ResNet’s rates for next year at $44.45 per month will be nearly three times higher than the network service rates at Harvard, Princeton or the University of Pennsylvania.
Despite the price differences, costs among the universities’ network services are comparable. Students ultimately face all costs associated with the network, but universities have different approaches to how students should pay for those costs.
Students at Cornell can choose to subscribe to the ResNet service, while at other universities network service is bundled with tuition or housing fees and therefore both required and universal in the dorms. Tuition and housing is covered by financial aid, while ResNet, an optional service, is not.
“At these other schools you get the service, but you don’t have a choice. If you are paying more for tuition and room, but you aren’t living on campus, you don’t have a choice,” said Jason Rhoades, director of communications products for Cornell Information Technologies (CIT).
“[The network at Dartmouth] is a service that is like water or electricity; there is not an explicit charge,” said Bill Brawley, the spokesperson for computing services at Dartmouth. “You’re not paying for water are you?”
Dartmouth’s approach to the network as a universal service is not unique; Harvard, Princeton and the University of Pennsylvania also reported 99 to 100 percent subscription rates. Currently, 89 percent of Cornell students who are eligible for ResNet are subscribed, according to Rhoades.
Harvard does not charge students directly, but “the actual cost of a connection is about $12 per month,” according to Franklin Steen, director of computer services.
It is not clear, however, what the “actual cost of connection” includes, as many universities subsidize the cost of some of their residential network expenses.
The University of Pennsylvania’s network services, for example, receives approximately $1.5 million from the university to shield students from costs associated with wiring the network. Students there currently pay $15.40 a month, which is included in their housing bill, for network services. Without that subsidy, rates would be approximately $38, according to Michael Palladino, the assistant vice president for information systems and computing.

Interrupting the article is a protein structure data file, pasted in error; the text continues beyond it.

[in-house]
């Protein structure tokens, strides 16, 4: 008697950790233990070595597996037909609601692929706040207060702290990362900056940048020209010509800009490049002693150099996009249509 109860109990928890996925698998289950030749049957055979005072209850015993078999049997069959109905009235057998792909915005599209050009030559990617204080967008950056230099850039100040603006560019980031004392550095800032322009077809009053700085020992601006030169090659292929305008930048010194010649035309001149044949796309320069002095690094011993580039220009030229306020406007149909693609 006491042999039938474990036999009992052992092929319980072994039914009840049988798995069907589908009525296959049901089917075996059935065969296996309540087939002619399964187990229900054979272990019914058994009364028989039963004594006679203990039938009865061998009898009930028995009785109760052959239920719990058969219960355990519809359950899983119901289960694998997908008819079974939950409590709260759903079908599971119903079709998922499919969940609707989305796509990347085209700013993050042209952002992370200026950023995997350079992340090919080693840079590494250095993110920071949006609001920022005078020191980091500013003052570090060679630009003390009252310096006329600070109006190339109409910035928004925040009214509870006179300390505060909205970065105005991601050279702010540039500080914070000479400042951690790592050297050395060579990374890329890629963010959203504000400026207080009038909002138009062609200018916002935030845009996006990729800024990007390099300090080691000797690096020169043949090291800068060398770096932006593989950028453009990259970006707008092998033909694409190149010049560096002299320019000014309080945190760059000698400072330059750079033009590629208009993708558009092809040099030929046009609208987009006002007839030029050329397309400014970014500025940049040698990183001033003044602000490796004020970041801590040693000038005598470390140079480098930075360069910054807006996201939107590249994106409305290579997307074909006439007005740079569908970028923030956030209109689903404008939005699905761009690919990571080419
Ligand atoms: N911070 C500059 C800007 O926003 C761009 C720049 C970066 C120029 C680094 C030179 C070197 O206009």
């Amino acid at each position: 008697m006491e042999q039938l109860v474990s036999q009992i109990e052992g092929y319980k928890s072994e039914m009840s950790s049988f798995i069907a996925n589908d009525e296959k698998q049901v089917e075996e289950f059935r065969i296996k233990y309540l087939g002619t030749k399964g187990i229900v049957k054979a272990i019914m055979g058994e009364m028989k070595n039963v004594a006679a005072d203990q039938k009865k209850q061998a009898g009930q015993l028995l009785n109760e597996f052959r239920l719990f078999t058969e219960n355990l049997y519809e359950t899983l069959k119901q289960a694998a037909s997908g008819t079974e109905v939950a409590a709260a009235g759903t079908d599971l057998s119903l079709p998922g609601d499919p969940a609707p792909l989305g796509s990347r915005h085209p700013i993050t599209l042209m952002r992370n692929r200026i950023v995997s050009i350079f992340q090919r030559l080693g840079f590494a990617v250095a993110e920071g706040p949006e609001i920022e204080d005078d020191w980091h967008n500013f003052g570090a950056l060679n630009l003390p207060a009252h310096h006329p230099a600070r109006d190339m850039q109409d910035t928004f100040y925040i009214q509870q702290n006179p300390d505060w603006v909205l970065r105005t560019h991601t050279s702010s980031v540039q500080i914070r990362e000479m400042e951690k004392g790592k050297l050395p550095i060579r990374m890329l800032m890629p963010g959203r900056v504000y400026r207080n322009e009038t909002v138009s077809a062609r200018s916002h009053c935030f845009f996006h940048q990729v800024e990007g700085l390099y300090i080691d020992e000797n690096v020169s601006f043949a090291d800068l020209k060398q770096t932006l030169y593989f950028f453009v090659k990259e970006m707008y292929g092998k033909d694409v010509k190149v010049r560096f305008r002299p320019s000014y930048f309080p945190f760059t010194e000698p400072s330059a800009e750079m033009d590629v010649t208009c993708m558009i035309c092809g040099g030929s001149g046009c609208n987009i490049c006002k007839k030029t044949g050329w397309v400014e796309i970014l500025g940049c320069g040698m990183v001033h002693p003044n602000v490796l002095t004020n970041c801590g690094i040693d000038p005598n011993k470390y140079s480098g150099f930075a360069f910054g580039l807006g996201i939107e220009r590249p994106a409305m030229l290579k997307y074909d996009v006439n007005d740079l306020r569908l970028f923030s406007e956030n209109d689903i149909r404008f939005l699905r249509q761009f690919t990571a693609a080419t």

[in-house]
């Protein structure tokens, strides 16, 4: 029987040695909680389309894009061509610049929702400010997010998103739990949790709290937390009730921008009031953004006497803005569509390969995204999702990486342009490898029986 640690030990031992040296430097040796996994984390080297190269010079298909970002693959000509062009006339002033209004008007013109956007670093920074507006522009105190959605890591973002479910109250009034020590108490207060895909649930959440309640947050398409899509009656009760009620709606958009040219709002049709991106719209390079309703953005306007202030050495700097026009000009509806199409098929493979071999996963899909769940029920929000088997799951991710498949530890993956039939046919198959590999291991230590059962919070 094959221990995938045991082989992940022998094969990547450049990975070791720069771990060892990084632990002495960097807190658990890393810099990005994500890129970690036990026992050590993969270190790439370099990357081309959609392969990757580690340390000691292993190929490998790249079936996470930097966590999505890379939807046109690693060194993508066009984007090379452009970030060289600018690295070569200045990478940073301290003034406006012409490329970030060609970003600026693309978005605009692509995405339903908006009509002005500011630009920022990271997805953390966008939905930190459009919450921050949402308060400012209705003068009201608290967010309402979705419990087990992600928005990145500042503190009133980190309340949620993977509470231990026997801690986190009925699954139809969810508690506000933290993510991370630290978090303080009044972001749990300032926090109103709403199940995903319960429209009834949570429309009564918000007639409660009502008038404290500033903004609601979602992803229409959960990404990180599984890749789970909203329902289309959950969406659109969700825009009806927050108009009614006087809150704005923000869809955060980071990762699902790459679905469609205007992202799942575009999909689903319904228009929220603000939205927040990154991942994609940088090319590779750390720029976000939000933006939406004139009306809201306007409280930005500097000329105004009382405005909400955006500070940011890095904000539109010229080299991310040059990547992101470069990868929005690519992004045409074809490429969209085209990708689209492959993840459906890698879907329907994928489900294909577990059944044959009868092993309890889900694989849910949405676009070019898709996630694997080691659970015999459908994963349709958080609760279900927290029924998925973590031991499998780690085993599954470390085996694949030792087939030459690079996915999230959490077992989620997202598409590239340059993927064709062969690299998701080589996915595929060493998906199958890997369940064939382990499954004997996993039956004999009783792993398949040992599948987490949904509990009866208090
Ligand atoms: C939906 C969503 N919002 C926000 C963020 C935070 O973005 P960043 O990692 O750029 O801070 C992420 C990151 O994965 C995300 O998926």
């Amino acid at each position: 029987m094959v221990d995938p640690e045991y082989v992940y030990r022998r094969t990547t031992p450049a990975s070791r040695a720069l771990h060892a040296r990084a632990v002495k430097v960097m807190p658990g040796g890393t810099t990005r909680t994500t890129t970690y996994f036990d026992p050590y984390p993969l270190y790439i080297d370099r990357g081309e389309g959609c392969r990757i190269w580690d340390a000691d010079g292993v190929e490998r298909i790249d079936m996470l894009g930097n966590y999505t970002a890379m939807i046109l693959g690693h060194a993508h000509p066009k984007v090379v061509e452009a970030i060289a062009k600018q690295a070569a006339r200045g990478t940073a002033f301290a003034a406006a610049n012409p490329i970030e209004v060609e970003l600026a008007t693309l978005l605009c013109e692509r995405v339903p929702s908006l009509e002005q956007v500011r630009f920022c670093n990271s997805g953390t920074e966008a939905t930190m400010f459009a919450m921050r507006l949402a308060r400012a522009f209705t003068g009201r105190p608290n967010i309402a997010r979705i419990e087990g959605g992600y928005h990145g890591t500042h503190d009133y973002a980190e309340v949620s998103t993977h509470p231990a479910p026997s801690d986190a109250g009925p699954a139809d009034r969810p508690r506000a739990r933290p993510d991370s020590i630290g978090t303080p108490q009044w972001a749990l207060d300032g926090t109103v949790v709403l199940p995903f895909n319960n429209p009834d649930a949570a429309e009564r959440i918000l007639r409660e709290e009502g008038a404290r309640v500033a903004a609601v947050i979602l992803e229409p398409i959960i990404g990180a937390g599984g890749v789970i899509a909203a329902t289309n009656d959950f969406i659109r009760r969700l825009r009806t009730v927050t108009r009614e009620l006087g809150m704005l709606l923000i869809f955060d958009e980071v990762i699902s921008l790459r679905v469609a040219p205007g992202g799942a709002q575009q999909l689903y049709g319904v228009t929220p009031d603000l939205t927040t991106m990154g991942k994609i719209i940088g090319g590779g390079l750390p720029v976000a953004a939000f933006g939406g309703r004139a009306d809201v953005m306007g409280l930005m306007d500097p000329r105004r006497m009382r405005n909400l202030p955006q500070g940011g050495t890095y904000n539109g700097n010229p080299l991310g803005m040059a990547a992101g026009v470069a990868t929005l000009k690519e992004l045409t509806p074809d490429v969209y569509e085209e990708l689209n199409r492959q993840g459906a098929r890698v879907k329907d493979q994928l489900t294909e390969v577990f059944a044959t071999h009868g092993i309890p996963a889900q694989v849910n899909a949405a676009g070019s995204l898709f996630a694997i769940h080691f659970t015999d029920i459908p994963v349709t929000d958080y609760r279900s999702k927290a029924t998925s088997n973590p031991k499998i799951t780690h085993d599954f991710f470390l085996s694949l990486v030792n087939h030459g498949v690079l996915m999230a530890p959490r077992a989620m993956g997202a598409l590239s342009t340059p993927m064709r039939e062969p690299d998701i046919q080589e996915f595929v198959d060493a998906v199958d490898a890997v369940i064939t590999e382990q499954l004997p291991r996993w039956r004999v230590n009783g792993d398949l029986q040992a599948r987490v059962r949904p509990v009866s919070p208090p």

This year, Cornell subsidized ResNet with $1.4 million. However, in a year of budget tightening, the University decided not to renew that subsidy.
ResNet’s rate increase covers the services’ cost with the disappearance of the subsidy, according to a letter by Polley A. McClure, vice president for Information Technologies. CIT is trying to cut costs by $400,000 for next year to lessen the financial burden.
“If you were to compare our costs to other schools I think we would benchmark pretty well,” said Rohit Ahuja, the director of finance for CIT. “We are making an attempt to recover the costs from the cost-causers.”
“The only question is would it be better [for Cornell] to lump it into a general housing fee?” said Ronald G. Ehrenberg the Irving M. Ives Professor of Industrial and Labor Relations and Economics.
Last year at Princeton the network fee was an optional charge separate from housing or tuition fees. Ninety-five percent of Princeton students opted to pay the $16 a month for Internet access in the dorms. This year, Princeton’s network charge was included in the housing fee. “It made record-keeping much easier,” said Peter Olenick, manager of networking.
Cornell students are still expressing their anger at the rate increase and are seeking out other options for Internet service, even if that includes moving off campus.
Rhea Thomas ’04 did not pay for ResNet her freshman year and used the free CIT computing labs for her work. “I felt it was ridiculously priced then,” she said.
Now living off campus, Thomas pays $125 annually for DSL service, a high-speed connection through phone lines, from local provider Danica Computing. “I wouldn’t think of moving back to campus because it’s too expensive,” she said.
CIT will host an open forum to gather student feedback on this and other CIT-related issues from 7 to 8:30 p.m. tomorrow in 115 Rockefeller Hall.
Archived article by Peter Norlander